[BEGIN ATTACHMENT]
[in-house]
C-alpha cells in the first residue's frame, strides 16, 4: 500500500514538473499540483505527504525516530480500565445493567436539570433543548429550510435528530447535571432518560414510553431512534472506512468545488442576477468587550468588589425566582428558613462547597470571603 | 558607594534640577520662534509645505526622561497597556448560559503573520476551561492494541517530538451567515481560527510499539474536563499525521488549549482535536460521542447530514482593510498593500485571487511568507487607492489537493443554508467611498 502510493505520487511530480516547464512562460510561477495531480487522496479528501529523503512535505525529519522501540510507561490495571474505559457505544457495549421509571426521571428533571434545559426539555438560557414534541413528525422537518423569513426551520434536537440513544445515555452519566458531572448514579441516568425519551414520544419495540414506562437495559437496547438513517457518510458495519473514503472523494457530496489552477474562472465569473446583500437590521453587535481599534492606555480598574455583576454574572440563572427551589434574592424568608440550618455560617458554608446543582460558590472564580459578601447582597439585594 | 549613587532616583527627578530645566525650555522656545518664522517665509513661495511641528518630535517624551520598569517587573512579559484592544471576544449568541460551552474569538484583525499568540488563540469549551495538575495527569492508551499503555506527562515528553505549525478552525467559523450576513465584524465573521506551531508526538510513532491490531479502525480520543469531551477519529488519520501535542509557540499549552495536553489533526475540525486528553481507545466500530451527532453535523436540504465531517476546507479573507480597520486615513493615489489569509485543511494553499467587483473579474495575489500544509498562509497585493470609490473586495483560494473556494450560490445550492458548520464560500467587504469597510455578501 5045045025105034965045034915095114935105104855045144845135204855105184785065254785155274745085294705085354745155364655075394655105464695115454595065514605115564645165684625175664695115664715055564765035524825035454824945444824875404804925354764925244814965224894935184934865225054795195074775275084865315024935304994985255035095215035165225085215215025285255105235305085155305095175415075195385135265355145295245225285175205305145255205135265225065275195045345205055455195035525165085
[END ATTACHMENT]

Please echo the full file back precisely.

[in-house]
C-alpha cells in the first residue's frame, strides 16, 4: 500500500514538473499540483505527504525516530480500565445493567436539570433543548429550510435528530447535571432518560414510553431512534472506512468545488442576477468587550468588589425566582428558613462547597470571603 | 558607594534640577520662534509645505526622561497597556448560559503573520476551561492494541517530538451567515481560527510499539474536563499525521488549549482535536460521542447530514482593510498593500485571487511568507487607492489537493443554508467611498 502510493505520487511530480516547464512562460510561477495531480487522496479528501529523503512535505525529519522501540510507561490495571474505559457505544457495549421509571426521571428533571434545559426539555438560557414534541413528525422537518423569513426551520434536537440513544445515555452519566458531572448514579441516568425519551414520544419495540414506562437495559437496547438513517457518510458495519473514503472523494457530496489552477474562472465569473446583500437590521453587535481599534492606555480598574455583576454574572440563572427551589434574592424568608440550618455560617458554608446543582460558590472564580459578601447582597439585594 | 549613587532616583527627578530645566525650555522656545518664522517665509513661495511641528518630535517624551520598569517587573512579559484592544471576544449568541460551552474569538484583525499568540488563540469549551495538575495527569492508551499503555506527562515528553505549525478552525467559523450576513465584524465573521506551531508526538510513532491490531479502525480520543469531551477519529488519520501535542509557540499549552495536553489533526475540525486528553481507545466500530451527532453535523436540504465531517476546507479573507480597520486615513493615489489569509485543511494553499467587483473579474495575489500544509498562509497585493470609490473586495483560494473556494450560490445550492458548520464560500467587504469597510455578501 5045045025105034965045034915095114935105104855045144845135204855105184785065254785155274745085294705085354745155364655075394655105464695115454595065514605115564645165684625175664695115664715055564765035524825035454824945444824875404804925354764925244814965224894935184934865225054795195074775275084865315024935304994985255035095215035165225085215215025285255105235305085155305095175415075195385135265355145295245225285175205305145255205135265225065275195045345205055455195035525165085